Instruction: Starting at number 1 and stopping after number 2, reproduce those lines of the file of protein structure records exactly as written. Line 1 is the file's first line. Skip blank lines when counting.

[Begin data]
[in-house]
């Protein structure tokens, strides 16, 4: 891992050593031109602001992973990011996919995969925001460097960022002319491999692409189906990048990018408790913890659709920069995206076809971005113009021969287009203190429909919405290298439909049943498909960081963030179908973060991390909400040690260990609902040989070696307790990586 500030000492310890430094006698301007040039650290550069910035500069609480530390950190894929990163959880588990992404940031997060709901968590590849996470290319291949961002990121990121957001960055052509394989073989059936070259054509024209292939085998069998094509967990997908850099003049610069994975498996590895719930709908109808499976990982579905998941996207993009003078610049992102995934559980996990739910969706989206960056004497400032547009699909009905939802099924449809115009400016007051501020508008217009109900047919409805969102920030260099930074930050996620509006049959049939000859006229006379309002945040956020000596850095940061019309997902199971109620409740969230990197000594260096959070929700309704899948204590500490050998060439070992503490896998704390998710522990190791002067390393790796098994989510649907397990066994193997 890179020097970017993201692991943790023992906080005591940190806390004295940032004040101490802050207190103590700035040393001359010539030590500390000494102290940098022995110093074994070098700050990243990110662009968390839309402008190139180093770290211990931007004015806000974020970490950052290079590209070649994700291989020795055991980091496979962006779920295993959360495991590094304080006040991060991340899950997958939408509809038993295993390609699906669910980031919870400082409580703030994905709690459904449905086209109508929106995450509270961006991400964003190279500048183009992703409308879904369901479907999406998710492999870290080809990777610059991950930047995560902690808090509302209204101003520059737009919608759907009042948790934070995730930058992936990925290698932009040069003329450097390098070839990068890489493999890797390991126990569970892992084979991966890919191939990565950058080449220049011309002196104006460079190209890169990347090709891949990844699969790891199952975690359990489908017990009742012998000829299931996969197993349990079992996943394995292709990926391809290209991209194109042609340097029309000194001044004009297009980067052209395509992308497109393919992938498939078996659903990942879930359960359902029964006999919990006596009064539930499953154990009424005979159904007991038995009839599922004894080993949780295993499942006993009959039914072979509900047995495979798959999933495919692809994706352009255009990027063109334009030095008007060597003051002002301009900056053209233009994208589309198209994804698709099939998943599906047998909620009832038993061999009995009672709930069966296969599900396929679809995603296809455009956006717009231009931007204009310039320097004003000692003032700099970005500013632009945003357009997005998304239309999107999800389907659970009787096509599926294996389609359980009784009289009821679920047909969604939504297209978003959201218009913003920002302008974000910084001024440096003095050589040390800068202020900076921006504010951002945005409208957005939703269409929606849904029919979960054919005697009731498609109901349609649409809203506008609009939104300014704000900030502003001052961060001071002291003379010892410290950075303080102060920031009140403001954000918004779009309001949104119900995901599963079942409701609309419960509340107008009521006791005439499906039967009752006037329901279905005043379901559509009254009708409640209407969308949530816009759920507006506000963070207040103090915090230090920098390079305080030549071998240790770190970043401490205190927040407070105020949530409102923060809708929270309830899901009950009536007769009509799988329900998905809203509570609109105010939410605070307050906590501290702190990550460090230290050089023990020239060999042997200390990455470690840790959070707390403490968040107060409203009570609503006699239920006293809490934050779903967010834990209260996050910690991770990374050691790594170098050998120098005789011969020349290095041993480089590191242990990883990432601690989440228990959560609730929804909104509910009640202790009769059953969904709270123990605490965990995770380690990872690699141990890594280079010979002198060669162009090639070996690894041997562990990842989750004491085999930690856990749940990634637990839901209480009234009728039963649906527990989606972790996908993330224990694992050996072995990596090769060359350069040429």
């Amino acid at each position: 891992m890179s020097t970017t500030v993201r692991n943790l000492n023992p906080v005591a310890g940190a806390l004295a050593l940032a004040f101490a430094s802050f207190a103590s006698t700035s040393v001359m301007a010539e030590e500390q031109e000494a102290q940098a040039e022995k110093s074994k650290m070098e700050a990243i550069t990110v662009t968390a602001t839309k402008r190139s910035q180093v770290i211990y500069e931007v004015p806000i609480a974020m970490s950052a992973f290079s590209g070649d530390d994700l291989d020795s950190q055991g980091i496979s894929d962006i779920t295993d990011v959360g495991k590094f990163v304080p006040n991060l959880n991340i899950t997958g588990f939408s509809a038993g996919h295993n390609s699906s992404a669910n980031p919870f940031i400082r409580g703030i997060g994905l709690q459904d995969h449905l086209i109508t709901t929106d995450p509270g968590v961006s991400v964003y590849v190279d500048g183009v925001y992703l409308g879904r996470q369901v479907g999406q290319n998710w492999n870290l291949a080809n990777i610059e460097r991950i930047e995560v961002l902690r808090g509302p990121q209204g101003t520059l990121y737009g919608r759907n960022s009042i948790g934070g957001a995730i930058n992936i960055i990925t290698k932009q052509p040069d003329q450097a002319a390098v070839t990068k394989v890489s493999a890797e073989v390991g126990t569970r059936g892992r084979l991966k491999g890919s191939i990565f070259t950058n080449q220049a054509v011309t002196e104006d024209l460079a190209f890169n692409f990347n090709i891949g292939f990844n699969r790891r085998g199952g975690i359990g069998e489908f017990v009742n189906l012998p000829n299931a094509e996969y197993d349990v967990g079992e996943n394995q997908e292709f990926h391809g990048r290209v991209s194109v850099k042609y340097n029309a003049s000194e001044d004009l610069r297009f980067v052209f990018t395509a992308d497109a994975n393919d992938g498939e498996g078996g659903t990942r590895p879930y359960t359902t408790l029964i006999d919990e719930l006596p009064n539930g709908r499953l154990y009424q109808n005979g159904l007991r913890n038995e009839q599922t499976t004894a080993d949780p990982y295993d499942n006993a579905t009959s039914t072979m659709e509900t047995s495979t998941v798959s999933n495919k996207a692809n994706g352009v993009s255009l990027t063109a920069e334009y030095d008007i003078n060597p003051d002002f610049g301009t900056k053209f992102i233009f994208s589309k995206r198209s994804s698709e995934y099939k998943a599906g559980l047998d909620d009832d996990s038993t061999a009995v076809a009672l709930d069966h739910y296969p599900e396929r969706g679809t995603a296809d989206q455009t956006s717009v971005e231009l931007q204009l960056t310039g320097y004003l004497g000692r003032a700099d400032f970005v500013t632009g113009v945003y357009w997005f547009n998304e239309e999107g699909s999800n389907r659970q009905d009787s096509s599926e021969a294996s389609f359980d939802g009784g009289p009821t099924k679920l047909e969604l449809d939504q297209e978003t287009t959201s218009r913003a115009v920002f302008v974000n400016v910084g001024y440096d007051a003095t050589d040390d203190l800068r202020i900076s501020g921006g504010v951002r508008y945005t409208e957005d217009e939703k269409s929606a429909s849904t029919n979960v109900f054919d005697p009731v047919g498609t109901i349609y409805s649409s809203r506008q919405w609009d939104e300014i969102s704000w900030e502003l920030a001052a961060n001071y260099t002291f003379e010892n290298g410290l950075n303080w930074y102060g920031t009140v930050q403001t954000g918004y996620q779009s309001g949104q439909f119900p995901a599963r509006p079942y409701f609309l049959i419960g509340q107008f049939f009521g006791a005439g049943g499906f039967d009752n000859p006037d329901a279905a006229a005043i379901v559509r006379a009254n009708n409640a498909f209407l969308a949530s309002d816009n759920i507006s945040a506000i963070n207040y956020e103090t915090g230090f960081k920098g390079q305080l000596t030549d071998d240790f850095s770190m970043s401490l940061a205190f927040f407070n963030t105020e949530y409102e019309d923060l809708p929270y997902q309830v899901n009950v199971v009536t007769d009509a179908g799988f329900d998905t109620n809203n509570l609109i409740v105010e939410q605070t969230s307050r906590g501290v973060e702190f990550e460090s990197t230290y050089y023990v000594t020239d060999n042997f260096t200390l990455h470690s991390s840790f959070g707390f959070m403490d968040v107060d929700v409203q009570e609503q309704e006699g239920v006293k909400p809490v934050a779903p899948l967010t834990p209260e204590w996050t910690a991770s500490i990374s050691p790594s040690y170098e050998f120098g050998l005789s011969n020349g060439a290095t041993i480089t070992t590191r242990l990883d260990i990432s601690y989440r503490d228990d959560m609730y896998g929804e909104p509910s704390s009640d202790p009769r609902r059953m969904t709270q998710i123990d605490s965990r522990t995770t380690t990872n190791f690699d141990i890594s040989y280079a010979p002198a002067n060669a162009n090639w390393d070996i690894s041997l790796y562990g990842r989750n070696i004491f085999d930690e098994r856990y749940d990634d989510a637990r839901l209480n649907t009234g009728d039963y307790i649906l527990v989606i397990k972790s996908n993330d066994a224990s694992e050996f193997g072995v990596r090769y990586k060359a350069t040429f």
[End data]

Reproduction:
[in-house]
């Protein structure tokens, strides 16, 4: 891992050593031109602001992973990011996919995969925001460097960022002319491999692409189906990048990018408790913890659709920069995206076809971005113009021969287009203190429909919405290298439909049943498909960081963030179908973060991390909400040690260990609902040989070696307790990586 500030000492310890430094006698301007040039650290550069910035500069609480530390950190894929990163959880588990992404940031997060709901968590590849996470290319291949961002990121990121957001960055052509394989073989059936070259054509024209292939085998069998094509967990997908850099003049610069994975498996590895719930709908109808499976990982579905998941996207993009003078610049992102995934559980996990739910969706989206960056004497400032547009699909009905939802099924449809115009400016007051501020508008217009109900047919409805969102920030260099930074930050996620509006049959049939000859006229006379309002945040956020000596850095940061019309997902199971109620409740969230990197000594260096959070929700309704899948204590500490050998060439070992503490896998704390998710522990190791002067390393790796098994989510649907397990066994193997 890179020097970017993201692991943790023992906080005591940190806390004295940032004040101490802050207190103590700035040393001359010539030590500390000494102290940098022995110093074994070098700050990243990110662009968390839309402008190139180093770290211990931007004015806000974020970490950052290079590209070649994700291989020795055991980091496979962006779920295993959360495991590094304080006040991060991340899950997958939408509809038993295993390609699906669910980031919870400082409580703030994905709690459904449905086209109508929106995450509270961006991400964003190279500048183009992703409308879904369901479907999406998710492999870290080809990777610059991950930047995560902690808090509302209204101003520059737009919608759907009042948790934070995730930058992936990925290698932009040069003329450097390098070839990068890489493999890797390991126990569970892992084979991966890919191939990565950058080449220049011309002196104006460079190209890169990347090709891949990844699969790891199952975690359990489908017990009742012998000829299931996969197993349990079992996943394995292709990926391809290209991209194109042609340097029309000194001044004009297009980067052209395509992308497109393919992938498939078996659903990942879930359960359902029964006999919990006596009064539930499953154990009424005979159904007991038995009839599922004894080993949780295993499942006993009959039914072979509900047995495979798959999933495919692809994706352009255009990027063109334009030095008007060597003051002002301009900056053209233009994208589309198209994804698709099939998943599906047998909620009832038993061999009995009672709930069966296969599900396929679809995603296809455009956006717009231009931007204009310039320097004003000692003032700099970005500013632009945003357009997005998304239309999107999800389907659970009787096509599926294996389609359980009784009289009821679920047909969604939504297209978003959201218009913003920002302008974000910084001024440096003095050589040390800068202020900076921006504010951002945005409208957005939703269409929606849904029919979960054919005697009731498609109901349609649409809203506008609009939104300014704000900030502003001052961060001071002291003379010892410290950075303080102060920031009140403001954000918004779009309001949104119900995901599963079942409701609309419960509340107008009521006791005439499906039967009752006037329901279905005043379901559509009254009708409640209407969308949530816009759920507006506000963070207040103090915090230090920098390079305080030549071998240790770190970043401490205190927040407070105020949530409102923060809708929270309830899901009950009536007769009509799988329900998905809203509570609109105010939410605070307050906590501290702190990550460090230290050089023990020239060999042997200390990455470690840790959070707390403490968040107060409203009570609503006699239920006293809490934050779903967010834990209260996050910690991770990374050691790594170098050998120098005789011969020349290095041993480089590191242990990883990432601690989440228990959560609730929804909104509910009640202790009769059953969904709270123990605490965990995770380690990872690699141990890594280079010979002198060669162009090639070996690894041997562990990842989750004491085999930690856990749940990634637990839901209480009234009728039963649906527990989606972790996908993330224990694992050996072995990596090769060359350069040429």